While savings is high, the dis-saving is also alarming. Most of the people’s life-time savings now are instantly wiped out by buying houses and/or pay for healthcare. Therefore, inflation actually outpaces wealth and most people are going to lose in the long term.

I just got back from Bejing and Shanghai and I would like to report my firsthand observation that they are still kicking a$$ over there in a mega way. The food rules, the chicks are all hot, taxis are cheap, the people are joyful and fun, and the massage dominates. What more do you want.

There is a lot of incentive for owning than renting: 1. It’s almost a must for a guy to get a girl to marry him. 2. People need apartment ownership for a city “Hukou”. 3. There is almost no legal protection for people who rent, meaning landlord can kick people out whenever he likes in most cases. In addition, because of one child policy, many Chinese families buy an apartment with saving from three families: the couple themselves and two sets of parent-in-laws. That said, here is definitely a very big bubble in Chinese real estate. A $200k apartment’s annual rent is only $3000 in Shanghai(yes, It’s annual rate). However, it’s hard to predict when the bubble will burst. The government will do whatever it takes to postpone the inevitable. I personally plan to sell my real estate within five years because the young population around 30 will peak in about 2011 and once the demographic trend start to tick, it will be hard to stop real estate value from decreasing. Here is an interesting blog about Chinese bank’s NPL: Since I’m not an expert in NPL, not sure how true the data and analysis are. The author seems to be optimistic. However, if these banks need capital injection, it will be much different than in 2007: 1)many banks are already public traded, an injection will mean wipe out for many current equity holders 2) this time no foreign bank will be eager to buy shares in Chinese banks.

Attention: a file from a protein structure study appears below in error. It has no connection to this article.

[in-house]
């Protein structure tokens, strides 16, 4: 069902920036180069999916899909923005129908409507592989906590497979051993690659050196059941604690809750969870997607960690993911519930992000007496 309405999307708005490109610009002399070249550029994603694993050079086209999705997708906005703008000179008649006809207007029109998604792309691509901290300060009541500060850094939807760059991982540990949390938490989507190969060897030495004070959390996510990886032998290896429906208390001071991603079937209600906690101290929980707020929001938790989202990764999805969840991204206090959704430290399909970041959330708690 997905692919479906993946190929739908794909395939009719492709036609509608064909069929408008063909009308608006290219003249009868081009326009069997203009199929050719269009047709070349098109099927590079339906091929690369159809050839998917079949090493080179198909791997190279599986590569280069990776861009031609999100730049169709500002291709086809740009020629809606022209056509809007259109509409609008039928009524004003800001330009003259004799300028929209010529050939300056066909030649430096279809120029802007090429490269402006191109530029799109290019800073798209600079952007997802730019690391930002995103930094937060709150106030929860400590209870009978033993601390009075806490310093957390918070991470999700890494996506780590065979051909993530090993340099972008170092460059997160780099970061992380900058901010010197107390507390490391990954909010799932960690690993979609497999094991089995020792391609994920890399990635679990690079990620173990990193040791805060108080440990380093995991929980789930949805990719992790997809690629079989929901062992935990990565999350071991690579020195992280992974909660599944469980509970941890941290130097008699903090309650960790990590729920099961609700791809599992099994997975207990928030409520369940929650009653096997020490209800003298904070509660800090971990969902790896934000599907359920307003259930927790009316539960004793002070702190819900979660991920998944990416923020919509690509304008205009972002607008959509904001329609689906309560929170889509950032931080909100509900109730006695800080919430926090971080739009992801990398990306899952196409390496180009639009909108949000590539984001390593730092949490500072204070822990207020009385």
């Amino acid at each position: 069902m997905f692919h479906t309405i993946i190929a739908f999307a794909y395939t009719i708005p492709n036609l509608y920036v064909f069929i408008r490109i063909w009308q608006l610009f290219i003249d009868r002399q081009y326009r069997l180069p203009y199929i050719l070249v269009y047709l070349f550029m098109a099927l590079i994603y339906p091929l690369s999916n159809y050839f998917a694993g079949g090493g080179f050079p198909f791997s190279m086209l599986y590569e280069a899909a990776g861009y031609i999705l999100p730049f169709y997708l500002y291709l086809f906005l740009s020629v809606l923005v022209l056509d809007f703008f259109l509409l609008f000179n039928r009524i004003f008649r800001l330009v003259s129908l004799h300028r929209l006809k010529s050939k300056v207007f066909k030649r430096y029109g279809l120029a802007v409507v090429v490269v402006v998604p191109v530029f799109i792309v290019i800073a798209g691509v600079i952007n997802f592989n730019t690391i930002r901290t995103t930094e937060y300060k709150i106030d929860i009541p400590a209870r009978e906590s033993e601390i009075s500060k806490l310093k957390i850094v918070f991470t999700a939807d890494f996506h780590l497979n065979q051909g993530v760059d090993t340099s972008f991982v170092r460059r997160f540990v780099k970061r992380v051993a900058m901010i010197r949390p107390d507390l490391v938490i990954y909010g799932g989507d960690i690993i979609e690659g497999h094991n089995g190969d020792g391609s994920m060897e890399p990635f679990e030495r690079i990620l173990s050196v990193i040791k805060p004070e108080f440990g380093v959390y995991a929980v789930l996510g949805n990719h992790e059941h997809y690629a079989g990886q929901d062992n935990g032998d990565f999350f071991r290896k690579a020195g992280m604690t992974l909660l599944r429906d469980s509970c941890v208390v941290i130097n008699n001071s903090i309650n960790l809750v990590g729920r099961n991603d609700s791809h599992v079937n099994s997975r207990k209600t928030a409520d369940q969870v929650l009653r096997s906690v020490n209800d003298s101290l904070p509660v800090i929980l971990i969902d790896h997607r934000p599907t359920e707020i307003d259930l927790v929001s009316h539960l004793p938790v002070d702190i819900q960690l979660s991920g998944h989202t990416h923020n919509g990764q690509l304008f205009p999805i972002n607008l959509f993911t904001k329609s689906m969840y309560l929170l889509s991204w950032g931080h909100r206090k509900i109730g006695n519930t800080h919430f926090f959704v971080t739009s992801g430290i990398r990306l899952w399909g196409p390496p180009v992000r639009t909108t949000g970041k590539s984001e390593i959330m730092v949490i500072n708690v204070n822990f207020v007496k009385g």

^Good info man, can you elaborate on this statement: "That said, here is definitely a very big bubble in Chinese real estate. A $200k apartment’s annual rent is only $3000 in Shanghai(yes, It’s annual rate). However, it’s hard to predict when the bubble will burst. " Are you saying there is so much supply out there that rent can’t go any higher (I have a hard time buying this because of the large urban population)? Also, I thought most people were buying apartments to live in not rent out particularly at such low rates (i.e. Why are they buying these properties if they can only get $250/mo back on them?). Lastly, I thought the overbuilding was more concentrated in the commercial sector, and everything I have read thus has suggested that if there is a RE bubble in China its likely in the CRE space. Thanks for the insights guys, as you can probably tell I am not very up to speed on this so help my education.